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Starting Wednesday, residents across Southern California have to limit how much they water their yards under new restrictions placed in response to the drought.

The Metropolitan Water District for the first time ever declared a water shortage emergency in April, taking the unprecedented action of limiting outdoor watering for millions of residents in dozens of cities and communities in Los Angeles, Ventura and San Bernardino counties.

The affected communities are ones that depend on water from Northern California, through the State Water Project, and have limited or no access to water from the Colorado River or local resources.

“We cannot afford green lawns,” MWD General Manager Adel Hagekhalil said last month while announcing the new rules.

The outdoor watering restrictions affect customers of the Los Angeles Department of Water and Power, Calleguas Municipal Water District, Inland Empire Utilities Agency, Las Virgenes Municipal Water District, Three Valleys Municipal Water District and the Upper San Gabriel Valley Municipal Water District.

Rules for L.A. residents

For LADWP customers in L.A., residents will only be able to water their yards two days per week starting Wednesday.

Customers with street addresses ending in odd numbers may water only on Mondays and Fridays, and customers with even numbered street addresses may water on Thursdays and Sundays.

And all outdoor watering is prohibited from 9 a.m. to 4 p.m.

Watering with sprinklers is limited to one cycle of up to 8 minutes per watering day for typical, non-conserving residential nozzle sprinkler systems, or two 15-minute cycles per watering day for conserving nozzle sprinkler systems.

However, hand watering with a self-closing shut-off nozzle on the hose is allowed any day of the week before 9 a.m. or after 4 p.m.

City officials also require that all leaks are repaired in a timely manner and there is no runoff onto streets, driveways and gutters.

Residents also shouldn’t be watering sidewalks, walkways, driveways or parking areas, LADWP officials said.

LADWP said it will be patrolling the streets of Los Angeles to “educate Angelenos on the days of the week watering restrictions and to enforce the ordinance.”

More details on LADWP’s watering restrictions can be found here.

What happens if you don’t follow the rules?

LADWP says that for a first offense, customers are given a “warning in the form of water conservation tips and printed educational material to raise customer awareness.”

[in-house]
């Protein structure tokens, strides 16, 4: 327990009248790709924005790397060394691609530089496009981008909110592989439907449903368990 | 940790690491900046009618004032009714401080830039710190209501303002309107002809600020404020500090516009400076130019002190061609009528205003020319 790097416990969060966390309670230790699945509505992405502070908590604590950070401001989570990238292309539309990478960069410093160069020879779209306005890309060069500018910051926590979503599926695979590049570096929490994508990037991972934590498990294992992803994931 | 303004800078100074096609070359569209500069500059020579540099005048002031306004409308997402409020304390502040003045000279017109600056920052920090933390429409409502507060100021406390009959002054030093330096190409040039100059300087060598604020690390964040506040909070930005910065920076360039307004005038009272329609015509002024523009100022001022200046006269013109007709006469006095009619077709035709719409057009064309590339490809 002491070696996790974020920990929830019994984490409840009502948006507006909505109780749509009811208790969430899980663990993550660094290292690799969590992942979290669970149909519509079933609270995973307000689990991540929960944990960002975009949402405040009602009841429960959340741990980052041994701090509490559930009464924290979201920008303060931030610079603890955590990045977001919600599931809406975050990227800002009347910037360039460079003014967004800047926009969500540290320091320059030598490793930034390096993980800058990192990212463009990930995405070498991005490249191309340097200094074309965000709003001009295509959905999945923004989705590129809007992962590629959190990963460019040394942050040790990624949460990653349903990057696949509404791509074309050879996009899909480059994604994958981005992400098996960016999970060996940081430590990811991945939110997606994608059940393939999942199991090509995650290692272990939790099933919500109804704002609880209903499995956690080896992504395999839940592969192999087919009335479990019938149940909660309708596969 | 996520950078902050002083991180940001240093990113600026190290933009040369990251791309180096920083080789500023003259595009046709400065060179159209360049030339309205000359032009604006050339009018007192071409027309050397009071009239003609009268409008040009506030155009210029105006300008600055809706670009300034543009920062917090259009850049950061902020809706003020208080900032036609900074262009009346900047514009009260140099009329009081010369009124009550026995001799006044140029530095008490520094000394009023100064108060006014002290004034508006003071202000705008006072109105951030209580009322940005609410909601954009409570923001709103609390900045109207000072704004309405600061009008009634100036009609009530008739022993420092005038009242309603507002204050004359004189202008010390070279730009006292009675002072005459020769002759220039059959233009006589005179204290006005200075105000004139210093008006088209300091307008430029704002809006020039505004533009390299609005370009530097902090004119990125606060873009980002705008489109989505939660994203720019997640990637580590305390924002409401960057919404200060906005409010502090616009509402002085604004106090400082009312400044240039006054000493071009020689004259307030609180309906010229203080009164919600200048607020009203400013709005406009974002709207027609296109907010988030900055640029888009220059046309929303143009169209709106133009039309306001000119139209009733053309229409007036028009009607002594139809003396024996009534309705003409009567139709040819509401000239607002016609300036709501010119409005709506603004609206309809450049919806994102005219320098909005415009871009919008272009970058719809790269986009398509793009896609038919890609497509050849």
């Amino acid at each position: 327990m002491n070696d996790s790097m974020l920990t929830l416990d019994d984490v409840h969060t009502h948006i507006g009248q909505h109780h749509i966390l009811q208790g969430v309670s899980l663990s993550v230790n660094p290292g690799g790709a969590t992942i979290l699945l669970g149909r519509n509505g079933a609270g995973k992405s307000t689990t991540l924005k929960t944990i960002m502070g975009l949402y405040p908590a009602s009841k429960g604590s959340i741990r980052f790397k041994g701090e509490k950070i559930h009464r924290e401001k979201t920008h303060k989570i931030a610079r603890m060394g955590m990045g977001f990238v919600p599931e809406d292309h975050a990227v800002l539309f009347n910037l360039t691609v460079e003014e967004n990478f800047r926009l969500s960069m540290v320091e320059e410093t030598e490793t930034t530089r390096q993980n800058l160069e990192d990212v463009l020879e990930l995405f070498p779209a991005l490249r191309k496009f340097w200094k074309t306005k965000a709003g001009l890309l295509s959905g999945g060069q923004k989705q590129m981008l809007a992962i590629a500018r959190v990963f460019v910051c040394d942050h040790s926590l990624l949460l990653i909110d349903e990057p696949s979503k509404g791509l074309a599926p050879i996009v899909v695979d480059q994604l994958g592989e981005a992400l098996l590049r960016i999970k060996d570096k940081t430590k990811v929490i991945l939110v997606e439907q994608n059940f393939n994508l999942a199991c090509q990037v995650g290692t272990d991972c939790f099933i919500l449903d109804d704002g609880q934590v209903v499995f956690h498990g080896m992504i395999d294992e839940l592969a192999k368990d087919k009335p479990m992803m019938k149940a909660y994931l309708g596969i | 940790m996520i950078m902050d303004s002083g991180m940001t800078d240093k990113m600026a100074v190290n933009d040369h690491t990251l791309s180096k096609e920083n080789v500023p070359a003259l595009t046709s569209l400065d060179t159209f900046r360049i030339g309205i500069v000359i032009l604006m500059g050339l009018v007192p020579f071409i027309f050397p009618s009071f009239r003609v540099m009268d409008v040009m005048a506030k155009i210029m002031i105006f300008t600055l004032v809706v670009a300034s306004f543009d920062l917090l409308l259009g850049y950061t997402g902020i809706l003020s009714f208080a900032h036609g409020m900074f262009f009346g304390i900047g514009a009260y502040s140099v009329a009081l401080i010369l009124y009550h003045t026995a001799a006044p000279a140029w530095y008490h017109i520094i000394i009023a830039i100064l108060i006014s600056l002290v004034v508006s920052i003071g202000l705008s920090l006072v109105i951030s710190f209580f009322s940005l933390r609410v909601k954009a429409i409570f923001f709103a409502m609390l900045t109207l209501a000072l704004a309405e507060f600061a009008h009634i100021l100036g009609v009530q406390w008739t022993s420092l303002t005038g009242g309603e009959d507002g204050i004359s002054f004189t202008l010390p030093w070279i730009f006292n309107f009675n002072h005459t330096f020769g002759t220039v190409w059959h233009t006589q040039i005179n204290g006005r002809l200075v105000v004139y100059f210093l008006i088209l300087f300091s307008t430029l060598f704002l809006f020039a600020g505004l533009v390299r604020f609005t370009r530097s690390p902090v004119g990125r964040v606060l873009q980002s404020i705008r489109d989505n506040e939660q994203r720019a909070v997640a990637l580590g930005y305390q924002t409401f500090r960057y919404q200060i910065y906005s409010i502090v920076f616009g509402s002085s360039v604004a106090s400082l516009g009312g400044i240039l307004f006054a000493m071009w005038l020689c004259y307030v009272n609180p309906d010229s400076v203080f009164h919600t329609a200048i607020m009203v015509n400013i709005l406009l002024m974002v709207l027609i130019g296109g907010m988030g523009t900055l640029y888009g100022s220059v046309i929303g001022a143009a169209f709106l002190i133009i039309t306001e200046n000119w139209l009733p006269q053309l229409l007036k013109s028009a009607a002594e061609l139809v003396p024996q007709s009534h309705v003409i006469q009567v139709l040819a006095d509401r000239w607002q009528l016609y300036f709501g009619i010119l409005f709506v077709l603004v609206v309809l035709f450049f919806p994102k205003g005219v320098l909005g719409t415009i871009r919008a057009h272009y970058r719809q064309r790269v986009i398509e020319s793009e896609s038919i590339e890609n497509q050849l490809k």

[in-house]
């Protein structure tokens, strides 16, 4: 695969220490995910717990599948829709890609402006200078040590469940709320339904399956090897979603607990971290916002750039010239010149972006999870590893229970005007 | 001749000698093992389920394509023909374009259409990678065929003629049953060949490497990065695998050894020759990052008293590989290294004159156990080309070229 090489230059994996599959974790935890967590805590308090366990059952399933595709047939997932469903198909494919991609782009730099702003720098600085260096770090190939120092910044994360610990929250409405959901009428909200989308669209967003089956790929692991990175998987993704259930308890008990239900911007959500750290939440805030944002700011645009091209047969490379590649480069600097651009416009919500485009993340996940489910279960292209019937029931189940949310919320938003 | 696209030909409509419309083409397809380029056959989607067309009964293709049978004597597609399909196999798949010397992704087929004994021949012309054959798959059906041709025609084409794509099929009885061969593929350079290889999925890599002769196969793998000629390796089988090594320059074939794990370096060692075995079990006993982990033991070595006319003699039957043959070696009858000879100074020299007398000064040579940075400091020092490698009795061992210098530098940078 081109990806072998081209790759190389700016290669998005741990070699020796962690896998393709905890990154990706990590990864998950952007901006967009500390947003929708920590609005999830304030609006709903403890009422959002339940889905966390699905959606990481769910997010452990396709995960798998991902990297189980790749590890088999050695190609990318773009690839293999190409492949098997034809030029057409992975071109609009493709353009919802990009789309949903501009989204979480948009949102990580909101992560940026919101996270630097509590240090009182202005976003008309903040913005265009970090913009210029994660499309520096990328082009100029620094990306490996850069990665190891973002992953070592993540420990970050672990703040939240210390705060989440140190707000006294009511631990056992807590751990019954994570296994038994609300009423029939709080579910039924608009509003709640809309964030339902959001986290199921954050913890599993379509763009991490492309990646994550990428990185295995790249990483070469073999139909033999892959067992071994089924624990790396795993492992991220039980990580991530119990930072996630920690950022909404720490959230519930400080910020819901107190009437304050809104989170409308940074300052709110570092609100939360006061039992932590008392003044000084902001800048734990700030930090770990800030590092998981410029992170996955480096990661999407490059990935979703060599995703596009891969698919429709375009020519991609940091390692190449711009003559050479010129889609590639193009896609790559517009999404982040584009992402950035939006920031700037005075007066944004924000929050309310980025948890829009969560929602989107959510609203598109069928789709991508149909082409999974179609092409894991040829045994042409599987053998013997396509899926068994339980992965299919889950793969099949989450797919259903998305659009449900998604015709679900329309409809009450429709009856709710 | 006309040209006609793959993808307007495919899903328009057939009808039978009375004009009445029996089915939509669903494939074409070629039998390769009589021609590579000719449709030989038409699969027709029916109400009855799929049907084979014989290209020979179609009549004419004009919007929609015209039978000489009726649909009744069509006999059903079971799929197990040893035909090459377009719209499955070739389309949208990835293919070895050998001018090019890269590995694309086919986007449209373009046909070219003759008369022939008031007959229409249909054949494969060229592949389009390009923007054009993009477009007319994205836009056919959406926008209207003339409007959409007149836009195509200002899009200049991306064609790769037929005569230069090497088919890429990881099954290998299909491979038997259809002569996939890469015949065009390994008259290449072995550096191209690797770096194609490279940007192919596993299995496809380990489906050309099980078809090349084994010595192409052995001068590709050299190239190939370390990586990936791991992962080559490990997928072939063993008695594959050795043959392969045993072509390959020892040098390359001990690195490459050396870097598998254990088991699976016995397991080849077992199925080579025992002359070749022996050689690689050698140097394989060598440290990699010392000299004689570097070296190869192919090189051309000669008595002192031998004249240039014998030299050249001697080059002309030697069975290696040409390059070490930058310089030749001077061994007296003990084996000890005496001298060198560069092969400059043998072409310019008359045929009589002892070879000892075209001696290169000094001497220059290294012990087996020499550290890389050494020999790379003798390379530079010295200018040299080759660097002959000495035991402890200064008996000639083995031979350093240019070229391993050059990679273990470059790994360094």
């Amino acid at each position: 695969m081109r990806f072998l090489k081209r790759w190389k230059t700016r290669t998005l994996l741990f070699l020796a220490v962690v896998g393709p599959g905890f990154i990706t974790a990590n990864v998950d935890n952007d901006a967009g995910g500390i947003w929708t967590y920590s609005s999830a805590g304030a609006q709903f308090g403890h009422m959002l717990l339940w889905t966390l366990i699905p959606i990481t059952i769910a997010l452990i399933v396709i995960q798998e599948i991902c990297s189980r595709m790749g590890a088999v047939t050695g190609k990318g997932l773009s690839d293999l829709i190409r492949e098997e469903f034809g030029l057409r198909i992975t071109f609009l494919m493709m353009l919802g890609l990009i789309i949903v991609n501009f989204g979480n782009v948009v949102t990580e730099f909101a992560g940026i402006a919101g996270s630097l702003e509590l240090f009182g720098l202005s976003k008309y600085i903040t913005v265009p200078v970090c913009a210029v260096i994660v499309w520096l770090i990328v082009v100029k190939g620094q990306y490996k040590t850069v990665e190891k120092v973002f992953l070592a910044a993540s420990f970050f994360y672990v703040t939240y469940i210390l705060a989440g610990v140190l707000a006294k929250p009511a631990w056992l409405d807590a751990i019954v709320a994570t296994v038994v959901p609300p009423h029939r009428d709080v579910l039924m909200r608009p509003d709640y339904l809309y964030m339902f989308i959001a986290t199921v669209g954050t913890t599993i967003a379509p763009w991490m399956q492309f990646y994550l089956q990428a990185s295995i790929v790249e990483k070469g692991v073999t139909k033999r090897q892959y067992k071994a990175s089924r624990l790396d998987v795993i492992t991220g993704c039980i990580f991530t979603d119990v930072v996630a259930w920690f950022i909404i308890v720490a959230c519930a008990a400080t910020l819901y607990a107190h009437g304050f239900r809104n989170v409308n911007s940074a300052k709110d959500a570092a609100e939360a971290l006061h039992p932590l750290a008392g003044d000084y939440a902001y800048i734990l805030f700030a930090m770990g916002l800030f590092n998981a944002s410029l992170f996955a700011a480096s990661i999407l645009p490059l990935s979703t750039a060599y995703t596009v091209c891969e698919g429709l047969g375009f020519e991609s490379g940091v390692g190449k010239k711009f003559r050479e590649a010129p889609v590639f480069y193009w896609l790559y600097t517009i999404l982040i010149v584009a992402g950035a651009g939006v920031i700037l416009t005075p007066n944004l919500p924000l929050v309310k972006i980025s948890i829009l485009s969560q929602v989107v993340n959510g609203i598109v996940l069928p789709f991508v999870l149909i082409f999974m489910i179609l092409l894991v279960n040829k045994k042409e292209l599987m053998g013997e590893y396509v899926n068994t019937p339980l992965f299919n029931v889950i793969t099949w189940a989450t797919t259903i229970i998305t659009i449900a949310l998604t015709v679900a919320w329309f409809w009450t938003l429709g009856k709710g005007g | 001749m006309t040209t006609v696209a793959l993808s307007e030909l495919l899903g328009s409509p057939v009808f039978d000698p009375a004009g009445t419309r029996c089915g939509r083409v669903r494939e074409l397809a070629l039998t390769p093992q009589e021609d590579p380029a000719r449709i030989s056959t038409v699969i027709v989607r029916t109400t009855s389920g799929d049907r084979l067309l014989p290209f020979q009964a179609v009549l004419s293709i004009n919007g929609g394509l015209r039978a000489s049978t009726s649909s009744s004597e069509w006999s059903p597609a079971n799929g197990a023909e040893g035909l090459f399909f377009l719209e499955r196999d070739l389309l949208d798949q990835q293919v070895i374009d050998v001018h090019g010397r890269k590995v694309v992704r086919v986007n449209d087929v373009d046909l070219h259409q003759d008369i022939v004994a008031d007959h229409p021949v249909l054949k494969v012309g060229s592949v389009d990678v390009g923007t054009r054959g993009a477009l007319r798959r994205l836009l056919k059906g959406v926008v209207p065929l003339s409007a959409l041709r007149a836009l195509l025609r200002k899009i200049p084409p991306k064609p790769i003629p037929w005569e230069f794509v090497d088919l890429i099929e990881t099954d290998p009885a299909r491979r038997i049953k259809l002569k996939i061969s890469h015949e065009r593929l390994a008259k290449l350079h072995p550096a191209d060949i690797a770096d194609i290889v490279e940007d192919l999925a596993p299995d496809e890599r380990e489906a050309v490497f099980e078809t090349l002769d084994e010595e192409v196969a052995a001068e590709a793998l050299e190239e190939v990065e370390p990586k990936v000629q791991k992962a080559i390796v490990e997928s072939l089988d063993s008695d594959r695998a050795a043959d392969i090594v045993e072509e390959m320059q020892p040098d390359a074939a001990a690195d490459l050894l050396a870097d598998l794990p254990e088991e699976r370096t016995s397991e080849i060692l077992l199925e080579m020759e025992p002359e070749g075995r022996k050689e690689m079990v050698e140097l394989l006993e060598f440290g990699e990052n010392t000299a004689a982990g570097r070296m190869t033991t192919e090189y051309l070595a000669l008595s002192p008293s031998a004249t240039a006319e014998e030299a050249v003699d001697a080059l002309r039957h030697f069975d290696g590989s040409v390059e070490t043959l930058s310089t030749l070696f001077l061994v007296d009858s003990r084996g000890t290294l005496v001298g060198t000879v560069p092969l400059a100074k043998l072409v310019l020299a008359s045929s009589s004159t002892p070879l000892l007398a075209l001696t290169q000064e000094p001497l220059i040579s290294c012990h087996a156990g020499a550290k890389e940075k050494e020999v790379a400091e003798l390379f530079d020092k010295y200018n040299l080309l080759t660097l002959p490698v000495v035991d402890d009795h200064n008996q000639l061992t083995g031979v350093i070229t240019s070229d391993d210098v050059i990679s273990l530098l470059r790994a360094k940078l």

But subsequent violations may result in fines that range from $200 to $1,200, according to LADWP.

Officials said no one would get monetary citations without a prior warning.

Which areas in SoCal are affected by watering restrictions?

(Metropolitan Water District of Southern California)
(Metropolitan Water District of Southern California)

All or part of the below cities and communities are dependent on water from the State Water Project and will be affected by the Metropolitan Water District’s outdoor watering restrictions:

• Agoura Hills
• Arcadia
• Avocado Heights
• Azusa
• Baldwin Park
• Bassett
• Bradbury
• Calabasas
• Camarillo
• Canoga Park
• Chatsworth
• Chino
• Chino Hills
• City of Industry
• Claremont
• Covina
• Culver City
• Duarte
• El Monte
• Encino
• Fontana
• Granada Hills
• Hacienda Heights
• Irwindale
• La Puente
• La Verne
• Los Angeles
• Mission Hills
• Monrovia
• Montclair
• Moorpark
• Newbury Park
• North Hills
• North Hollywood
• North Whittier
• Northridge
• Oak Park
• Ontario
• Oxnard
• Pacific Palisades
• Pacoima
• Panorama City
• Playa del Rey
• Playa Vista
• Point Mugu NAWC
• Port Hueneme
• Port Hueneme CBC Base
• Porter Ranch
• Rancho Cucamonga
• Reseda
• Rialto
• Rosemead
• San Gabriel
• Sherman Oaks
• Simi Valley
• Somis
• South El Monte
• South Pasadena
• Spy Glass Hill
• Studio City
• Sun Valley
• Sunland
• Sylmar
• Tarzana
• Temple City
• Thousand Oaks
• Tujunga
• Universal City
• Upland
• Valinda
• Valley Village
• Van Nuys
• Venice
• West Covina
• West Hills
• West Hollywood
• Westlake Village
• Whittier
• Winnetka
• Woodland Hills

Different water suppliers will have different watering schedules and limits for customers.

For example, in Glendale, residents have already been restricted to watering their lawns just twice a week, on Tuesdays and Saturdays, for no more than 10 minutes. The limits have been in place since February.